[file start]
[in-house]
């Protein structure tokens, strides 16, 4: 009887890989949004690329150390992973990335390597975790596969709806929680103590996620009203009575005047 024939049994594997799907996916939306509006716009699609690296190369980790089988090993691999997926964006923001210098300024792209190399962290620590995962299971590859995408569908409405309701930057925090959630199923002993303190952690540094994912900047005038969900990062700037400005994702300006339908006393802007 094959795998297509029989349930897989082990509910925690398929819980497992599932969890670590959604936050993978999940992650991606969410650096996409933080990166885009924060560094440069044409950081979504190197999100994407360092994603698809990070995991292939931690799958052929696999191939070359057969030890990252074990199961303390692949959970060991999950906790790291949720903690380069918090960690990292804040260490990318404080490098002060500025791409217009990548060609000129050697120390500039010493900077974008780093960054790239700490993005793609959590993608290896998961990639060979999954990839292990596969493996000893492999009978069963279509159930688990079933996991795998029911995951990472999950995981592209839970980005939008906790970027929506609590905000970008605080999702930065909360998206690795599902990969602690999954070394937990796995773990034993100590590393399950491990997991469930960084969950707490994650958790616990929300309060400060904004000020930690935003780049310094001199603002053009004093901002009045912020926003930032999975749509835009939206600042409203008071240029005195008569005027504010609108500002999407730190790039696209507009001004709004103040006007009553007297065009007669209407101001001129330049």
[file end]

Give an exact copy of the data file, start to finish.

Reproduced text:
[in-house]
């Protein structure tokens, strides 16, 4: 009887890989949004690329150390992973990335390597975790596969709806929680103590996620009203009575005047 024939049994594997799907996916939306509006716009699609690296190369980790089988090993691999997926964006923001210098300024792209190399962290620590995962299971590859995408569908409405309701930057925090959630199923002993303190952690540094994912900047005038969900990062700037400005994702300006339908006393802007 094959795998297509029989349930897989082990509910925690398929819980497992599932969890670590959604936050993978999940992650991606969410650096996409933080990166885009924060560094440069044409950081979504190197999100994407360092994603698809990070995991292939931690799958052929696999191939070359057969030890990252074990199961303390692949959970060991999950906790790291949720903690380069918090960690990292804040260490990318404080490098002060500025791409217009990548060609000129050697120390500039010493900077974008780093960054790239700490993005793609959590993608290896998961990639060979999954990839292990596969493996000893492999009978069963279509159930688990079933996991795998029911995951990472999950995981592209839970980005939008906790970027929506609590905000970008605080999702930065909360998206690795599902990969602690999954070394937990796995773990034993100590590393399950491990997991469930960084969950707490994650958790616990929300309060400060904004000020930690935003780049310094001199603002053009004093901002009045912020926003930032999975749509835009939206600042409203008071240029005195008569005027504010609108500002999407730190790039696209507009001004709004103040006007009553007297065009007669209407101001001129330049």